It had been human once—two humans, actually. A pulpy mass of pale flesh shambled into the room, making a sound from two sets of lips that might’ve been a grunt, or might’ve been a scream of agony. It had four legs, four arms, two heads. The thing was unevenly decayed—its heads were yellowed slightly from the preservative. Silvia had not been so attentive with the rest of it.
Bile rose in her throat, and Nyx turned away, covering her mouth with her arm.
Christopher backed away, crossing himself and muttering something in Spanish. “Saints protect us…” he finally stammered, no longer swinging the sword. He backed away from the creature, his eyes more pity than disgust. Maybe he could see something familiar in those alien features.
Silvia had dressed the corpse-thing, in shreds of white cloth. It only made the parody of life seem worse, as it shuffled between its four unsteady feet. “I saved them,” she said, somehow not disgusted by the monstrosity in front of her. “They would’ve died, but now they can be with us forever.”
“How can you have done this?” Ai asked, gagging with disgust at what she saw. “You went through the same Rites—you must have, if you’re leading the coven here. How is this beautiful?” She gestured at the undead-monster. “This isn’t what we saw.”
“Beauty is subjective,” Silvia said. “You think we all see it the same way? The Dark Mother teaches that our desires are our own. Weren’t you paying attention?”
But whatever anger Nyx had for these innocents, there were two others who she’d known whose fate gnawed at her. Had Silvia murdered her sisters like her parents? What about Salma and Sandra?” Nyx asked, gripping her staff so tightly that the wood started to creak. Already her mind raced, searching her memory of Arkalla’s darkest pits for some horror appropriate to the evil Silvia had committed. “Did you murder them too?”
“I only have one sister now. Salma?” She tapped her foot, suddenly impatient.
Something else emerged from the far side of the room. Nyx was ready this time, angry enough that fear and discomfort were fading. Maybe Christopher had been right after all: thou shalt not suffer a witch to live.
Salma was still alive, at least. Beneath her thin robes, her body was covered with horrifying scars, tracing zigzag patterns up and down her skin. One hand had been replaced with a monstrous claw, tearing up the carpet as she dragged it forward. When she smiled, it was with a row of needle teeth, like some horror of the deep ocean. Her face was carved and torn wider than it should be, but more teeth had grown to fill the void.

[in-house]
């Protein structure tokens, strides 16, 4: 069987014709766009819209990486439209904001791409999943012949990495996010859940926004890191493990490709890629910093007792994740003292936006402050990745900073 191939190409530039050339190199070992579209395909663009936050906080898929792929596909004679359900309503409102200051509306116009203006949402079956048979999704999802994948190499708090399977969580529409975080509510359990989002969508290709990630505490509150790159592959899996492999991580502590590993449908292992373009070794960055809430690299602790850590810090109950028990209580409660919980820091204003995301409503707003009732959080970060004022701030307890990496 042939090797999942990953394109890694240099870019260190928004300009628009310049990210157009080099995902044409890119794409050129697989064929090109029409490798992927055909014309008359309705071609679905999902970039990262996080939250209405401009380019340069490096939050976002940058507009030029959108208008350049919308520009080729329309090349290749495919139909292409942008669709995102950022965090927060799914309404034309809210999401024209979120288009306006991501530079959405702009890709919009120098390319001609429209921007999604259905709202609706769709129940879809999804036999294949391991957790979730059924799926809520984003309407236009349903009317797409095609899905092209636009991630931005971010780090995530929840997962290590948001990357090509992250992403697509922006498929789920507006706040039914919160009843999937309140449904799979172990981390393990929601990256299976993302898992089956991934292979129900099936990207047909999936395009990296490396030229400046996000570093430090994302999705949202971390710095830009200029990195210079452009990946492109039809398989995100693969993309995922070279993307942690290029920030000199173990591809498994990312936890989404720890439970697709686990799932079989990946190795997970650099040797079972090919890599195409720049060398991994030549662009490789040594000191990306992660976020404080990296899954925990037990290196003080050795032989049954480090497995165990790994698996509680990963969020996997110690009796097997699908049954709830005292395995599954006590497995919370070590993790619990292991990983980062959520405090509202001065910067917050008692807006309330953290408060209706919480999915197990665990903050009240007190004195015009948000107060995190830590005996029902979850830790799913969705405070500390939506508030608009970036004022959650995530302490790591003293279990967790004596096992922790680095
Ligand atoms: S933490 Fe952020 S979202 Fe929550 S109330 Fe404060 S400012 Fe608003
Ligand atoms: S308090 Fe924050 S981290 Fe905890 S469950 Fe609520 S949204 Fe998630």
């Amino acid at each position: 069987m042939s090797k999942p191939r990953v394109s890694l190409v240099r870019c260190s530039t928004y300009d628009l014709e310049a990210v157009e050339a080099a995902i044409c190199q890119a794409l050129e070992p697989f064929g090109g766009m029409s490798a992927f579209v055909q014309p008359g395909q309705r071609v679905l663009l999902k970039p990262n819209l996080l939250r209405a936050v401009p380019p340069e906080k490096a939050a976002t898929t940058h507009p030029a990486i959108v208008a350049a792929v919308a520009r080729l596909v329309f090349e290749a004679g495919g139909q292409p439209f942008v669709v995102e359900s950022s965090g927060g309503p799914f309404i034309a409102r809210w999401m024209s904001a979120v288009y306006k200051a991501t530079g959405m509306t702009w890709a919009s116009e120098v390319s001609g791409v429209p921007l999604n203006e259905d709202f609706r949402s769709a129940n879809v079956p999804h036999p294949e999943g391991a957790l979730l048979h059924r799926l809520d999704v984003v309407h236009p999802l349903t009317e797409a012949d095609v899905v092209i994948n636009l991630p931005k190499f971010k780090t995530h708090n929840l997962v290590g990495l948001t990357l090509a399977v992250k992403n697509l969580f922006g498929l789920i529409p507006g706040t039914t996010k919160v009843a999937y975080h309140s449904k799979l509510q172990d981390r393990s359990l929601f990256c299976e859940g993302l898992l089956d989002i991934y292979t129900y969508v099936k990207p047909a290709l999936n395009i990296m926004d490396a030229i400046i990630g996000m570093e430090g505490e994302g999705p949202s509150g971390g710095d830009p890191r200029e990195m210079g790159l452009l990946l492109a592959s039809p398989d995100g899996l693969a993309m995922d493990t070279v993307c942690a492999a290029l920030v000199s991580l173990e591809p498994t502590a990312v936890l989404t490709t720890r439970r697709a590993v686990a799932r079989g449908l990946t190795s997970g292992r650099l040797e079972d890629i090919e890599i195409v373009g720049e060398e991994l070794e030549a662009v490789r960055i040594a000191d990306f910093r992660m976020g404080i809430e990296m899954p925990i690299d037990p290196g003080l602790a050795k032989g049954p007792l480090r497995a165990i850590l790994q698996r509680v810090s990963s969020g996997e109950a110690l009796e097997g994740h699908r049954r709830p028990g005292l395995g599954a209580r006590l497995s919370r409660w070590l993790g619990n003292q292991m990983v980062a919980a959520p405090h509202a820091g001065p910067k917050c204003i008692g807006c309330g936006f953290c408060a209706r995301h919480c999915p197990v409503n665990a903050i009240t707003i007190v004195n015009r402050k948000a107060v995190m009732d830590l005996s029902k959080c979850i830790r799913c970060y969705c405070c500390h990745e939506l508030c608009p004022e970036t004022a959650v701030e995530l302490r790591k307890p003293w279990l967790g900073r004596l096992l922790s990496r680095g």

“Professor Nyx!” she said, her strange teeth giving her voice an unnatural lisp. But beneath all that, she was still the same Salma that she remembered. “You’re here! It’s been years!”
Nyx backed away, retreating out of reach. Maybe she should’ve been ashamed of her disgust. “What did she… do to you?”
“No one did anything to me,” Salma said. She twisted and bent, her skin briefly tearing along the hideous scars. Somewhere underneath was a mass of swollen red flesh, not unlike Katya. But then the moment passed, and Salma looked like herself again. Charming, innocent, and human. “Silvia said it already. Our Mother doesn’t ask us to be what we aren’t. She wants us to be free to experience beauty and joy as we find it. Lust, vanity, greed… you saw for yourself. The Dark Mother accepts you regardless.” The illusion broke, and she melted back into the monstrous thing with claws and pointed teeth.
“We’re very thankful for your gift,” Silvia began. “It fills me with regret to lose a servant as skilled as Girtiya. First we freed her from death, and thanks to what she brought, she is free from us as well. Maybe you’ll decide to stay in her place. But what we have received in compensation… that is truly remarkable. The lockbox, its contents have proved what we have waited years to know. The Marked One has finally arrived.”
She settled her teacup back into place, smiling sickly-sweet up at Christopher. “But as I said—my sister is fine. My family is fine. You can leave this tower and tell Brahma all about it, if you wish.”
Christopher brandished his sword, inches from Silvia’s table. He swung it inches in front of her face, yet she didn’t even blink. When he spoke, he sounded drained. “What about Sandra? I’m not leaving this tower until I see that she’s okay.”
“Don’t say her name,” Silvia whispered, her voice suddenly low and dangerous. The monstrous undead thing, content to shuffle about near the bookshelf, stirred suddenly, turning four sets of rotten eyes on Christopher. It doesn’t have any free will anymore. We’ll have to fight them.
Nyx would be ready for that when it came. She didn’t turn people into demons, but she was one of the best summoners in Elenia.
“Sandra couldn’t see the paradise we were bringing,” Silvia said. “She didn’t think it was right to help prophecy along.”
“Now she can’t see anything,” Salma squeaked, her toothy voice mixed with laughter. She yanked on the red tablecloth, pulling it away to expose the greatest horror of all.